Show more covers in iTunes screen saver

The iTunes Artwork screen saver covers your screen with small versions of your album covers when the monitor goes idle. It’s visually interesting, but one limitation is that you can only display up to eight rows of covers. If you’re fortunate enough to have a 30” display, you’ll find the covers to be somewhat large. Adding more rows would shrink the size of the displayed covers, but the Options page for the iTunes Artwork screen saver only lets you go up to eight.

There is, however, a workaround. You can manually edit the screen saver’s preferences file and set any number of rows you like. This hint is easiest to implement if you have Apple’s Xcode (which includes the Property List Editor application) or Fat Cat Software’s PListEdit Pro installed, but I’ll also provide Terminal instructions. It’s a relatively simple trick, too, as you need only change one line in one file.

To make this work, you must first activate the iTunes Artwork screen saver, and set its options. Launch System Preferences, choose Desktop & Screen Saver, click on the Screen Saver tab, then click on iTunes Artwork in the Screen Savers column. Now click the Options button and change the number of displayed rows and click OK. Quit System Prefrences. These steps are necessary to make sure that there’s a preferences file to be edited. Back in the Finder, navigate to your user’s Library -> Preferences -> ByHost folder. In here, you should see a file named something like this:

com.apple.screensaver.iTunesArtwork.0037d20491cc.plist

The string of characters between iTunesArtwork and plist will differ on your machine, but the rest should be the same. What happens next depends on if you’re using Property List Editor (or PListEdit Pro) or Terminal.

Property List Editor / PListEdit Pro

Though these programs differ slightly in their implementation, they’re similar enough to treat as the same. Double-click the iTunesArtwork file in the Finder and the property list editor program should launch. Click the triangle next to Root, and then double-click on the number in the Value column for the “Rows” entry. Set this to whatever number you like, though the bigger you make it, the longer it will take the screen saver to launch. I suggest keeping it smaller than 16 or so, unless you’ve got one of those beautiful 30” LCDs. After changing the number, select File -> Save and quit the editor.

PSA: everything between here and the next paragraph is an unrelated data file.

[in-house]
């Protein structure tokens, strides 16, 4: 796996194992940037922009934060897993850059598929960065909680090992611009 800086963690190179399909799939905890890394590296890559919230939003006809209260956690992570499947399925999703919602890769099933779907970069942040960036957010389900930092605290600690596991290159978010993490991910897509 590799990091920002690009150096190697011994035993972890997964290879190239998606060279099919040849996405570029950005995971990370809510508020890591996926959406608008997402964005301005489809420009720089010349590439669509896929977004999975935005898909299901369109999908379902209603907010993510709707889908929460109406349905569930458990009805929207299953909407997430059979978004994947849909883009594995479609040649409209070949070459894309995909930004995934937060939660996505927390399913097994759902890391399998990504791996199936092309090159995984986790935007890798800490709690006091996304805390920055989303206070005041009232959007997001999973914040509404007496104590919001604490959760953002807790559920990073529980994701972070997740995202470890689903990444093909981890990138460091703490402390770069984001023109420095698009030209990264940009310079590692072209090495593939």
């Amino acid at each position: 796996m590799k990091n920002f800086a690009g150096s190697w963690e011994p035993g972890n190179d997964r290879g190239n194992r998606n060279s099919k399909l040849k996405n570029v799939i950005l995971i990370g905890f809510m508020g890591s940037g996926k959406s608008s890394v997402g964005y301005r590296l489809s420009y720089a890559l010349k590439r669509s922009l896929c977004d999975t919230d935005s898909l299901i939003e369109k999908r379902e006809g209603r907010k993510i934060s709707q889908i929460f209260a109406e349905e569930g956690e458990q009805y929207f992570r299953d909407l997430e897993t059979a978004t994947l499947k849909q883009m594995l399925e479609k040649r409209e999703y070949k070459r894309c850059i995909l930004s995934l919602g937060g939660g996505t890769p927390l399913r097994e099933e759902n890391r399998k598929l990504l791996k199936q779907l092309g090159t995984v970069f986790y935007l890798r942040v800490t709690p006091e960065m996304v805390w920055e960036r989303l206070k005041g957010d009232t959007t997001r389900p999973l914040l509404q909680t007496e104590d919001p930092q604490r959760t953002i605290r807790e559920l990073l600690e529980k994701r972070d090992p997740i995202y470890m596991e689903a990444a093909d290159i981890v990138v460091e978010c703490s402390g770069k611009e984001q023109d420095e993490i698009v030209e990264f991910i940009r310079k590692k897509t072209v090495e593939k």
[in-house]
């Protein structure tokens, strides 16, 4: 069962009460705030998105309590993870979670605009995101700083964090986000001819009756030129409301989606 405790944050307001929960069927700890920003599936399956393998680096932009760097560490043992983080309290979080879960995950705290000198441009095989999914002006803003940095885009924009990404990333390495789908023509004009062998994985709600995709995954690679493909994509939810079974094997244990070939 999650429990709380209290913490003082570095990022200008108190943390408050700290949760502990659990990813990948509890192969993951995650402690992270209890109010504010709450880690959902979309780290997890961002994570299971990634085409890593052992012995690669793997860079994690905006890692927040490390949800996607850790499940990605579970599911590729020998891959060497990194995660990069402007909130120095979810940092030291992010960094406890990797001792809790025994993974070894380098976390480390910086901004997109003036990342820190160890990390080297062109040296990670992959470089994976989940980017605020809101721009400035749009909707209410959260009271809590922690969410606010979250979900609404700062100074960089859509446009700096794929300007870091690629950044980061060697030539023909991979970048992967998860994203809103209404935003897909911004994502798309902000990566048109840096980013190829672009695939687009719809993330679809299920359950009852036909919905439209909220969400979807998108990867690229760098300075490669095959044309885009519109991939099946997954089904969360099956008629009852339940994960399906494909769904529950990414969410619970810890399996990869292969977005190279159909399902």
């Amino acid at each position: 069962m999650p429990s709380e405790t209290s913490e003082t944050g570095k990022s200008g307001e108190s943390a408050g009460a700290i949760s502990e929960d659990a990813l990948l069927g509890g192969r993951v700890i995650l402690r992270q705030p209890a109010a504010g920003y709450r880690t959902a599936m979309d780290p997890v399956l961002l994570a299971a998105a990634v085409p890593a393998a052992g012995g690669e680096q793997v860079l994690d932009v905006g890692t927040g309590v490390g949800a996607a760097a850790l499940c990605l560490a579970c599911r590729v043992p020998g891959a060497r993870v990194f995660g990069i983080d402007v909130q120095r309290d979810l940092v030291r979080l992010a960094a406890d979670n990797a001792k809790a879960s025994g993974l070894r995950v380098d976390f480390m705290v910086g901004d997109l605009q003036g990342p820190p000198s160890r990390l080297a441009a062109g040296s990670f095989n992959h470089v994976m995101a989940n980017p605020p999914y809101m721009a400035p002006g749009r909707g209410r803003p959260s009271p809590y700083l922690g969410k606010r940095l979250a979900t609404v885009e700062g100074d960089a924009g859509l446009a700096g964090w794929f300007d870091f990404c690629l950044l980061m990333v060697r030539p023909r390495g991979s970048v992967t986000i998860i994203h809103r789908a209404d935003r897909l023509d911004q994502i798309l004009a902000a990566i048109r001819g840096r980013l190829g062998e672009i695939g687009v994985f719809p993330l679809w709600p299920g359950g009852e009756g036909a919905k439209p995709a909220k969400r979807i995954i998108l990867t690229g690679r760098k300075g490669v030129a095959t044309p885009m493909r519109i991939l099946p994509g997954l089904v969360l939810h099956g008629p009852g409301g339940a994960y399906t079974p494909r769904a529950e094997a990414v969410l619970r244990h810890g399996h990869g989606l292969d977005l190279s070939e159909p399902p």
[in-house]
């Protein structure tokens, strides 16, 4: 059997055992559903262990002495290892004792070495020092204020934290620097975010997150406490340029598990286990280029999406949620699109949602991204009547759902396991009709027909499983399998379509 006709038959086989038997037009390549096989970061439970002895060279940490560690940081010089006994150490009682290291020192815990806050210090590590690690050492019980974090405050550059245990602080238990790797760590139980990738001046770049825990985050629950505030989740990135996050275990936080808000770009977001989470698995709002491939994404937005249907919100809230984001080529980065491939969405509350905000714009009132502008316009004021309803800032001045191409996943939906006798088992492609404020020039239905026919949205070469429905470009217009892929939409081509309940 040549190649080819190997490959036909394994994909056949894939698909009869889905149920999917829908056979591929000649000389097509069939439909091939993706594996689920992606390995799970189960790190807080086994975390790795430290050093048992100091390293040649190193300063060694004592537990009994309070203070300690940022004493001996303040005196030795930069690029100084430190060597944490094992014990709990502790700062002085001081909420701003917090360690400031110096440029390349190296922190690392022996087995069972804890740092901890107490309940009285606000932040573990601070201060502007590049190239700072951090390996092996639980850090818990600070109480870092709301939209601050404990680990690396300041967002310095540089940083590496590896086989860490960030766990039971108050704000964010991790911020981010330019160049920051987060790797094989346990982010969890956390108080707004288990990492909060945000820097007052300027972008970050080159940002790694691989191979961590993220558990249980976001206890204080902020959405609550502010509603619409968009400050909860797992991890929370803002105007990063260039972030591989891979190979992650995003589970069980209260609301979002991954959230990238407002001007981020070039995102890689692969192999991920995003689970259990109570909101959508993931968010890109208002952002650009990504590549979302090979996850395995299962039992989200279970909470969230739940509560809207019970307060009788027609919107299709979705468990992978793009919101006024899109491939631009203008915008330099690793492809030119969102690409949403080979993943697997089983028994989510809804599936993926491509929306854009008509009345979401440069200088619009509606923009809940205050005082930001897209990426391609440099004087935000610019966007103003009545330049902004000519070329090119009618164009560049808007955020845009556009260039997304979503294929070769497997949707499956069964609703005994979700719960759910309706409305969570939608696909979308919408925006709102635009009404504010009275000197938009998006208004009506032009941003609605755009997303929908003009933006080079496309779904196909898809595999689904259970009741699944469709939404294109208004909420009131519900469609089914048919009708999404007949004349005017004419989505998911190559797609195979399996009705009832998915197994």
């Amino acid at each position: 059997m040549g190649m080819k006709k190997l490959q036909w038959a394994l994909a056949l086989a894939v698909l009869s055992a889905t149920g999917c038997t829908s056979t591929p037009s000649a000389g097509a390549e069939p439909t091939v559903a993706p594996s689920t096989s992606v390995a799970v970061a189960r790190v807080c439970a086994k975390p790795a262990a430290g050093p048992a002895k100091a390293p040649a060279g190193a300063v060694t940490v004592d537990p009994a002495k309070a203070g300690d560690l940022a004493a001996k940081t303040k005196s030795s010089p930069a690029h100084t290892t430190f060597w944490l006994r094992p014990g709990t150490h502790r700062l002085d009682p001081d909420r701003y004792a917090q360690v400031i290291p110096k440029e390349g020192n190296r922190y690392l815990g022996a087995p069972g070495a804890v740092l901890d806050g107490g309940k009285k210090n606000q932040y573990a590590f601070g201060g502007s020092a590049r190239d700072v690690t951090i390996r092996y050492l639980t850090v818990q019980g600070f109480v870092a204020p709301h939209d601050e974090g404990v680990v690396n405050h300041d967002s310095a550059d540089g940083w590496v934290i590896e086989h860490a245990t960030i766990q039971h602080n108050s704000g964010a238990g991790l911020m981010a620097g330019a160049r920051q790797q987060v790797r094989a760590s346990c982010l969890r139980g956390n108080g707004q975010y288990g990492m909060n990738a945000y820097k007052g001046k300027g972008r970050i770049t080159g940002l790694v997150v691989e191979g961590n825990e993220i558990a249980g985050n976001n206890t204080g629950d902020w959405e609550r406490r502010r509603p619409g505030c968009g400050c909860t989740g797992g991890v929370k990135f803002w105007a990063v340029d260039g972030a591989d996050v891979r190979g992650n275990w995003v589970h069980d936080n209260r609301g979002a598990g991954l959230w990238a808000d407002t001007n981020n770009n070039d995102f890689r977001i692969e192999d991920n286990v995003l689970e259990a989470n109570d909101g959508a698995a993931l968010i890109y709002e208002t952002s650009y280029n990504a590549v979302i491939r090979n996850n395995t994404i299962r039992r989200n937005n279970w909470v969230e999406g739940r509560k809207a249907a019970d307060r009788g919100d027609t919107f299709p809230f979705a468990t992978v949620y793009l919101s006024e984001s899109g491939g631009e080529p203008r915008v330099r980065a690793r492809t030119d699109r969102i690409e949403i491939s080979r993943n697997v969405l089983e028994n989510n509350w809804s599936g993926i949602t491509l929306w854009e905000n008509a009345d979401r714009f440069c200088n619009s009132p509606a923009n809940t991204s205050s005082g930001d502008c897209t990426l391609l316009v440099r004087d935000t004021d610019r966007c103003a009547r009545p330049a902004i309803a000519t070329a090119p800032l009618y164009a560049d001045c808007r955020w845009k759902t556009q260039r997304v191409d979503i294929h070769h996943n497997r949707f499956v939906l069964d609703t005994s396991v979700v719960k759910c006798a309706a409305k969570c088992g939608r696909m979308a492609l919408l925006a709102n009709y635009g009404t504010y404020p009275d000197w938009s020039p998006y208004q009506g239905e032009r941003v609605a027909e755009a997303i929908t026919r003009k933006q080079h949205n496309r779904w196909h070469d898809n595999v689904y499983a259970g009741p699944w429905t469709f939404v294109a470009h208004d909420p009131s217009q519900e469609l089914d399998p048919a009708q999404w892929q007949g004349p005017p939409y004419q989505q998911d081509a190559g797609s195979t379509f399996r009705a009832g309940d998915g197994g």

Terminal

Open a Terminal window such that you can see it and your Finder window at the same time. In Terminal, type cd ~/Library/Preferences/ByHost and press Return. OS X stores its preference files in binary format, so we need to convert it to ASCII first. Do that by typing this command:

plutil -convert xml1 com.apple.screensaver.iTunesArtwork.0037d20491cc.plist

Modify the filename to match the name of your particular file, of course. Once that’s done, it’s time to edit the file. pico is a simple text editor, and it’s what I’ll use for these instructions—feel free to use vi, emacs, or your editor of choice. (Note that you can also do this in a GUI editor such as TextWrangler or even TextEdit.) To open the file for editing, type this command, and then press Return:

pico com.apple.screensaver.iTunesArtwork.0037d20491cc.plist

You should now see something like this on your screen:


Use the arrow keys to move down to the row below the one that reads <key>Rows</key>, and then delete the number that appears there ( 5 in my screenshot). Type the number of rows you’d like to see instead, then press Control-O to save the file. Press Return when prompted for a file name, then press Control-X to exit pico.

The last step is to convert the plist file back into binary mode; do that with this command:

plutil -convert binary1 com.apple.screensaver.iTunesArtwork.0037d20491cc.plist

Although not strictly necessary, it’s always best to put things back the way you found them!

Test it out

Open the Desktop & Screen Saver System Preferences panel again, switch to the Screen Saver tab, and click Test. You’ll have to wait a bit as your iTunes covers are loaded up, but once that’s done, you should see the screen saver displayed with your specified number of rows.

If you tire of the extra rows, reverting the changes is simple: just click Options and use the slider to pick a number of rows. Doing so will overwrite your manual changes, and your screen saver will be back to normal.

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